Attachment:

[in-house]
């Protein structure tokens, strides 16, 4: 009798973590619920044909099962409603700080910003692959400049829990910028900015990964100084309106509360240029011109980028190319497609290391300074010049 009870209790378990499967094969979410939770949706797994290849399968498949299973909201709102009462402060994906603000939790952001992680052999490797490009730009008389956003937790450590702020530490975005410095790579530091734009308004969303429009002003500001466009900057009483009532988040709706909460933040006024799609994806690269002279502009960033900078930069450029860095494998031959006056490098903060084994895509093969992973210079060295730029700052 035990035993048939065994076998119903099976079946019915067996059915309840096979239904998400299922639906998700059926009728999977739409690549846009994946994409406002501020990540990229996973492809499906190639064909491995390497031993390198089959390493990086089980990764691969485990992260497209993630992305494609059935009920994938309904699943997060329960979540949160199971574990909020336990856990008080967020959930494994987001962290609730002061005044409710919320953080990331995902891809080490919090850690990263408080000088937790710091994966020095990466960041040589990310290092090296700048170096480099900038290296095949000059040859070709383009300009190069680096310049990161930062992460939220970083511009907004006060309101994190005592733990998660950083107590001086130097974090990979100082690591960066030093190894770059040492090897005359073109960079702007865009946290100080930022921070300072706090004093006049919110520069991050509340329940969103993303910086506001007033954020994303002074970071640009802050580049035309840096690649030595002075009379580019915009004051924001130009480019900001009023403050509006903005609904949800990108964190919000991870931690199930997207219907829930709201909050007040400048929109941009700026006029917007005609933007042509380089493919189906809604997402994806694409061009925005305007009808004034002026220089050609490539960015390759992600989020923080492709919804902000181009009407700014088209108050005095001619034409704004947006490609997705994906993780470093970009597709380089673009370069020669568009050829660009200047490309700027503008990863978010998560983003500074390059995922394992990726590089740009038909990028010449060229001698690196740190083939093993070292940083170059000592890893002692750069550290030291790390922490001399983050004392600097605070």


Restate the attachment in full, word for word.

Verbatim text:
[in-house]
């Protein structure tokens, strides 16, 4: 009798973590619920044909099962409603700080910003692959400049829990910028900015990964100084309106509360240029011109980028190319497609290391300074010049 009870209790378990499967094969979410939770949706797994290849399968498949299973909201709102009462402060994906603000939790952001992680052999490797490009730009008389956003937790450590702020530490975005410095790579530091734009308004969303429009002003500001466009900057009483009532988040709706909460933040006024799609994806690269002279502009960033900078930069450029860095494998031959006056490098903060084994895509093969992973210079060295730029700052 035990035993048939065994076998119903099976079946019915067996059915309840096979239904998400299922639906998700059926009728999977739409690549846009994946994409406002501020990540990229996973492809499906190639064909491995390497031993390198089959390493990086089980990764691969485990992260497209993630992305494609059935009920994938309904699943997060329960979540949160199971574990909020336990856990008080967020959930494994987001962290609730002061005044409710919320953080990331995902891809080490919090850690990263408080000088937790710091994966020095990466960041040589990310290092090296700048170096480099900038290296095949000059040859070709383009300009190069680096310049990161930062992460939220970083511009907004006060309101994190005592733990998660950083107590001086130097974090990979100082690591960066030093190894770059040492090897005359073109960079702007865009946290100080930022921070300072706090004093006049919110520069991050509340329940969103993303910086506001007033954020994303002074970071640009802050580049035309840096690649030595002075009379580019915009004051924001130009480019900001009023403050509006903005609904949800990108964190919000991870931690199930997207219907829930709201909050007040400048929109941009700026006029917007005609933007042509380089493919189906809604997402994806694409061009925005305007009808004034002026220089050609490539960015390759992600989020923080492709919804902000181009009407700014088209108050005095001619034409704004947006490609997705994906993780470093970009597709380089673009370069020669568009050829660009200047490309700027503008990863978010998560983003500074390059995922394992990726590089740009038909990028010449060229001698690196740190083939093993070292940083170059000592890893002692750069550290030291790390922490001399983050004392600097605070």